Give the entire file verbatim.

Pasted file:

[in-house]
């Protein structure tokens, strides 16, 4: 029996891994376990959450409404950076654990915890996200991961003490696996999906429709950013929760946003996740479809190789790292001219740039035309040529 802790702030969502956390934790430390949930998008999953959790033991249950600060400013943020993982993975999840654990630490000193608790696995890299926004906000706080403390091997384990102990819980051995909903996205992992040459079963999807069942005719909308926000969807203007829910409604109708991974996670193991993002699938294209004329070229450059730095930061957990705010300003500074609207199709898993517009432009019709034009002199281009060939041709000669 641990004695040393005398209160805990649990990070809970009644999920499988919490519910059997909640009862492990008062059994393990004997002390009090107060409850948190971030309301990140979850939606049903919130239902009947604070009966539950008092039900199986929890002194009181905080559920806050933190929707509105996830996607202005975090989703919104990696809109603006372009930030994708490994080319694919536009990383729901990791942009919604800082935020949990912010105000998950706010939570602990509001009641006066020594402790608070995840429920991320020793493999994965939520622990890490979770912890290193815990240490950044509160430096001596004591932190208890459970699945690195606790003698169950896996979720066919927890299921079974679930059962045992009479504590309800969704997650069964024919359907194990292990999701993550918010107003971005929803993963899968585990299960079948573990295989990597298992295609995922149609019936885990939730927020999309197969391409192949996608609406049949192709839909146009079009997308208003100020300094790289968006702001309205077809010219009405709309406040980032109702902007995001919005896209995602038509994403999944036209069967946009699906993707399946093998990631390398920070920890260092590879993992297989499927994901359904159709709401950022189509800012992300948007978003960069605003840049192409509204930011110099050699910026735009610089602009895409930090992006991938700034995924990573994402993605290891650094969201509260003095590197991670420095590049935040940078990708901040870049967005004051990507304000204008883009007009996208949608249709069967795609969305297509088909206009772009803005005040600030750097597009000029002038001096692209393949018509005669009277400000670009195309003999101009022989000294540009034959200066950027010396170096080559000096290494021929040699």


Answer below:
[in-house]
């Protein structure tokens, strides 16, 4: 029996891994376990959450409404950076654990915890996200991961003490696996999906429709950013929760946003996740479809190789790292001219740039035309040529 802790702030969502956390934790430390949930998008999953959790033991249950600060400013943020993982993975999840654990630490000193608790696995890299926004906000706080403390091997384990102990819980051995909903996205992992040459079963999807069942005719909308926000969807203007829910409604109708991974996670193991993002699938294209004329070229450059730095930061957990705010300003500074609207199709898993517009432009019709034009002199281009060939041709000669 641990004695040393005398209160805990649990990070809970009644999920499988919490519910059997909640009862492990008062059994393990004997002390009090107060409850948190971030309301990140979850939606049903919130239902009947604070009966539950008092039900199986929890002194009181905080559920806050933190929707509105996830996607202005975090989703919104990696809109603006372009930030994708490994080319694919536009990383729901990791942009919604800082935020949990912010105000998950706010939570602990509001009641006066020594402790608070995840429920991320020793493999994965939520622990890490979770912890290193815990240490950044509160430096001596004591932190208890459970699945690195606790003698169950896996979720066919927890299921079974679930059962045992009479504590309800969704997650069964024919359907194990292990999701993550918010107003971005929803993963899968585990299960079948573990295989990597298992295609995922149609019936885990939730927020999309197969391409192949996608609406049949192709839909146009079009997308208003100020300094790289968006702001309205077809010219009405709309406040980032109702902007995001919005896209995602038509994403999944036209069967946009699906993707399946093998990631390398920070920890260092590879993992297989499927994901359904159709709401950022189509800012992300948007978003960069605003840049192409509204930011110099050699910026735009610089602009895409930090992006991938700034995924990573994402993605290891650094969201509260003095590197991670420095590049935040940078990708901040870049967005004051990507304000204008883009007009996208949608249709069967795609969305297509088909206009772009803005005040600030750097597009000029002038001096692209393949018509005669009277400000670009195309003999101009022989000294540009034959200066950027010396170096080559000096290494021929040699």